Nzoom's network capacity underwent a serious test yesterday as Kiwis flocked to its website to monitor race three of the America's Cup.
The first two races, which saw Team New Zealand down 2-0 to Alinghi, played out over the weekend and yesterday was the first working day of the cup regatta.
Nzoom, TVNZ's online portal, is carrying all racing live in text-based form, however such was the demand for the service that executive producer Glyn Jones downgraded the front page to a "lightweight emergency page" yesterday.
"We have that as the front page of One Sport at the moment and I've just made the front page of Nzoom as well. Users only want to see one story at the moment," he said yesterday afternoon.
The downgraded page on Nzoom consisted of as little bandwidth-intensive information as possible.
"It's a text-based page with a small image and links to the rest of the site. We're updating as frequently as we can."
Nzoom has experience of tremendous server load when a story breaks - Jones says they're putting that experience to the test.
"We're absolutely at the limit. We know how much capacity we've got and we're right at the edge now."
Virtual Spectator, which provides the real-time 3D graphical coverage of the yachting, had a boom day as well, according to the general manager of marketing, Jack Ralston.
"I would say we've got about 75% of those registered with us logged on at the moment," he said yesterday.
Ralston says the last week saw a lot of interest from Australia - where for the first time television is not covering the race live.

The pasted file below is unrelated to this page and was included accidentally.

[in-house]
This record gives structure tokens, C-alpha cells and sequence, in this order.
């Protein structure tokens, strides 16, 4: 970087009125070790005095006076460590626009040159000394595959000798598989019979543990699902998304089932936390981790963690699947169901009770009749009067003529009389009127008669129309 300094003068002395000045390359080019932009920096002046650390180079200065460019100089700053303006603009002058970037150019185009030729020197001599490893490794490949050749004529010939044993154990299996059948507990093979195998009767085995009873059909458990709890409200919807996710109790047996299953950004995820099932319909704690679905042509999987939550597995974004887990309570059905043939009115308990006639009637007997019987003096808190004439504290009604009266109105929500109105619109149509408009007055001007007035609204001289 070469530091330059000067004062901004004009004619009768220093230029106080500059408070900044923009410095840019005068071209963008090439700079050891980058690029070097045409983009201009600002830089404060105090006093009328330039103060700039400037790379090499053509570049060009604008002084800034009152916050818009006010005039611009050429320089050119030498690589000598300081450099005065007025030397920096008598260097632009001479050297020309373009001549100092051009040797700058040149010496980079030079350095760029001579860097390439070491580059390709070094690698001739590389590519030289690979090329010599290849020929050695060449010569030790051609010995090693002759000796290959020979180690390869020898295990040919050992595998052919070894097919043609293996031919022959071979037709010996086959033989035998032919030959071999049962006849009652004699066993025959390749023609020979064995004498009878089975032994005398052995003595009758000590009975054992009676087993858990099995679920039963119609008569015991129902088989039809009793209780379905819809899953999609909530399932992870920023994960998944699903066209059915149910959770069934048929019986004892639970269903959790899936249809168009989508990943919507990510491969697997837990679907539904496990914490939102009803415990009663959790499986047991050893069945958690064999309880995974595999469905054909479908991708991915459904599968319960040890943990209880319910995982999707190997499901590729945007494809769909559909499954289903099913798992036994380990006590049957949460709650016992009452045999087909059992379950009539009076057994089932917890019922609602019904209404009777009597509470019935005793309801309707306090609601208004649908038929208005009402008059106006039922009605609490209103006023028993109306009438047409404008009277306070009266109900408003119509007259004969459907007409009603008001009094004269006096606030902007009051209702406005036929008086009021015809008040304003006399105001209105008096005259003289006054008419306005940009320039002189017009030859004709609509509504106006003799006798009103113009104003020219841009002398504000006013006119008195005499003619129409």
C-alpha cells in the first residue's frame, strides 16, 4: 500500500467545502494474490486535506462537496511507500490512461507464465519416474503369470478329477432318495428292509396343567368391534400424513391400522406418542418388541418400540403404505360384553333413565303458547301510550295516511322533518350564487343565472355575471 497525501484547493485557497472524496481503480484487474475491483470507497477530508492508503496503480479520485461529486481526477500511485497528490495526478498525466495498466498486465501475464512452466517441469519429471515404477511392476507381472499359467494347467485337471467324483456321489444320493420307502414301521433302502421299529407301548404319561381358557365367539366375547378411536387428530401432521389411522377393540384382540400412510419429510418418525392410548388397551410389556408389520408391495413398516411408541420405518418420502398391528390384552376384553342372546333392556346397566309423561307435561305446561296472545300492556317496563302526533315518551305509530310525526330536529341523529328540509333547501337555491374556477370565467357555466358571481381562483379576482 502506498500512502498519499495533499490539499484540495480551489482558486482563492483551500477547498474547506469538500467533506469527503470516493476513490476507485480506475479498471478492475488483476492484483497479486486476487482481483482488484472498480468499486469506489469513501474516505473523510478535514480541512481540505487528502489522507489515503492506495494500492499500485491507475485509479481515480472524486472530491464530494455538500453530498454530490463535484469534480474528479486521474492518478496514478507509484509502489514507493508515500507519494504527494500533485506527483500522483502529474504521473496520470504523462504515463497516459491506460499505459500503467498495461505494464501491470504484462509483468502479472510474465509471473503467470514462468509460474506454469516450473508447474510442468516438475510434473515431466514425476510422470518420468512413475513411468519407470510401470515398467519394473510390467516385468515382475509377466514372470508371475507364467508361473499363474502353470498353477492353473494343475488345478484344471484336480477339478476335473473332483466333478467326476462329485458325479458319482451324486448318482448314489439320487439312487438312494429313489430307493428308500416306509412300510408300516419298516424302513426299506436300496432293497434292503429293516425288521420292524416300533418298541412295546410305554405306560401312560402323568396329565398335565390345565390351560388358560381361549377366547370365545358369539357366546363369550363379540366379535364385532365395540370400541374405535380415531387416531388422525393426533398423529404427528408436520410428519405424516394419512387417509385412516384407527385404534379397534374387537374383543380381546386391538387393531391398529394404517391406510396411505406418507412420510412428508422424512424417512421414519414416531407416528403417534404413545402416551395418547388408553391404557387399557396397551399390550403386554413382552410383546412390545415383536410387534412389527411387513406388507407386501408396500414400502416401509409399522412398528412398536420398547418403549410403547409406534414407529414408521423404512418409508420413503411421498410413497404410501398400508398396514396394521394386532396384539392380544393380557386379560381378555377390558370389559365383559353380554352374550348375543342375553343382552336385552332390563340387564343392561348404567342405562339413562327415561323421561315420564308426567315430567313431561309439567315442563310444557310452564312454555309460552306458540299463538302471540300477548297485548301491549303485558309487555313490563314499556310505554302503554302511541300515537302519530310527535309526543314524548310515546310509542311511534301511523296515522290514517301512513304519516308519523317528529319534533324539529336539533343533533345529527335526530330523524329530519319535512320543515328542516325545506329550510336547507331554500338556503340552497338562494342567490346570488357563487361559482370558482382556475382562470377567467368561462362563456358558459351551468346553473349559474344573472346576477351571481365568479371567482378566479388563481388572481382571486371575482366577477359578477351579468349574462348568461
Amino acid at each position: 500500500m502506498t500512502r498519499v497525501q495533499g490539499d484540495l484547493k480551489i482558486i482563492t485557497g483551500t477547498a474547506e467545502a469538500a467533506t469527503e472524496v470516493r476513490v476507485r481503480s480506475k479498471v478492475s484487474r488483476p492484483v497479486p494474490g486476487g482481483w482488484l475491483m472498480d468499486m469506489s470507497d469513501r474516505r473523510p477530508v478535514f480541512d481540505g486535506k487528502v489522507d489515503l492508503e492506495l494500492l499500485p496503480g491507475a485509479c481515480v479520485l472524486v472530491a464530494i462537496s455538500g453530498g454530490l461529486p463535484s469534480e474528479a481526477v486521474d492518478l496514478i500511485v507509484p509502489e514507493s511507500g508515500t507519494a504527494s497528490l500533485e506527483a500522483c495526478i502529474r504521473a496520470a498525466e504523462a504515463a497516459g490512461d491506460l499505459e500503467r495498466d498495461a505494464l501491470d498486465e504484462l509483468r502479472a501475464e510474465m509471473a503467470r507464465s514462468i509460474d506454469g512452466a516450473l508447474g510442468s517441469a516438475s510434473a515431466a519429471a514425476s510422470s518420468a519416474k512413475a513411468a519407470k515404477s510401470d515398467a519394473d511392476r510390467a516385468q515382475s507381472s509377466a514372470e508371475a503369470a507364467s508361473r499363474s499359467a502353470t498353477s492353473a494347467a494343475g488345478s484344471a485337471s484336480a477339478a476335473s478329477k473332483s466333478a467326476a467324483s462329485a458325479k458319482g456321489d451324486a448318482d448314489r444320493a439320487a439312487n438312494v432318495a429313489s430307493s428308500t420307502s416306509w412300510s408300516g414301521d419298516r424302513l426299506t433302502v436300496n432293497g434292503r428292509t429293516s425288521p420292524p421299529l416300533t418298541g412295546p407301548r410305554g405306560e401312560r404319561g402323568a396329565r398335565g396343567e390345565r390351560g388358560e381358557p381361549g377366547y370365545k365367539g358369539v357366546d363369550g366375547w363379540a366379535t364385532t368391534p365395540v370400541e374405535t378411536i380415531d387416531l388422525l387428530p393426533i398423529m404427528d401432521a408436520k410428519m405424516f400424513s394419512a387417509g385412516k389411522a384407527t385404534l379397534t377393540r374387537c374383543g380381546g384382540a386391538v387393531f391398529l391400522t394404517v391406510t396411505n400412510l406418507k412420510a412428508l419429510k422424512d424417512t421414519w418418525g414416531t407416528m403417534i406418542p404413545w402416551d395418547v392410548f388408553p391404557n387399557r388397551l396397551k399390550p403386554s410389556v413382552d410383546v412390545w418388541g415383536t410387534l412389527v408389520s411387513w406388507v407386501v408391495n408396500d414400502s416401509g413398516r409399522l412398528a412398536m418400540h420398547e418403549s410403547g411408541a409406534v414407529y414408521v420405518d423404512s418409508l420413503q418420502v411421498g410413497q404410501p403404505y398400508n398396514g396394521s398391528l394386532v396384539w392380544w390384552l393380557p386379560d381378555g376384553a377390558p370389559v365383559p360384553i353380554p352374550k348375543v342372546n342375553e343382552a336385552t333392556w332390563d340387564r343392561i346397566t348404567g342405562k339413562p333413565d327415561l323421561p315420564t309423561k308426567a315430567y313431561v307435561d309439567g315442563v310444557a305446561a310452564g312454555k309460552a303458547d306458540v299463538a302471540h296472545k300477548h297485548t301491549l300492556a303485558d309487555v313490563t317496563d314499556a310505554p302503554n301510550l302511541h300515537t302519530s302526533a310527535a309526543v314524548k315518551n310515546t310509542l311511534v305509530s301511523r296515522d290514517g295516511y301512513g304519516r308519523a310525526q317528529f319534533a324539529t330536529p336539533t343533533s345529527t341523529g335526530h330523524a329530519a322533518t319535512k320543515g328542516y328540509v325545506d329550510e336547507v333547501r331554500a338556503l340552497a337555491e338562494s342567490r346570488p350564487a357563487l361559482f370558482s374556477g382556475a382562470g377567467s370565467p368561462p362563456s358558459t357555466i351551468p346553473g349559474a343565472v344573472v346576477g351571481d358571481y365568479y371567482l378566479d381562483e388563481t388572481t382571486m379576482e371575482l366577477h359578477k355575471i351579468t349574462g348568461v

"We've had thousands join from Australia in the last week alone."
Mobile devices running Virtual Spectator software are also in high demand. Chris Thompson, marketing manager at ISP Xtra, spent the day on the water watching the yachting live but also on TV and on a laptop.
"Someone here's got Mobile JetStream so we're watching the Virtual Spectator during the ads." An Xtra spokesperson says the Team New Zealand website is receiving tens of thousands of unique visitors each day. "In December we received 70,000 visitors. In January that was 100,000. For the first week of February it's up to 50,000 already and on specific days when things are happening that's up to between 20,000 and 40,000."
Problems dogged New Zealand Herald publisher Wilson & Horton during the day, however the general manager of the interactive division, Mark Ottoway, says the problem was not due to excess traffic to the site.
"It was a server failure, not related to traffic."
TelstraClear's network isn't being unduly affected by the traffic, according to public affairs manager Mathew Bolland.
"We had a bigger peak last week for some reason."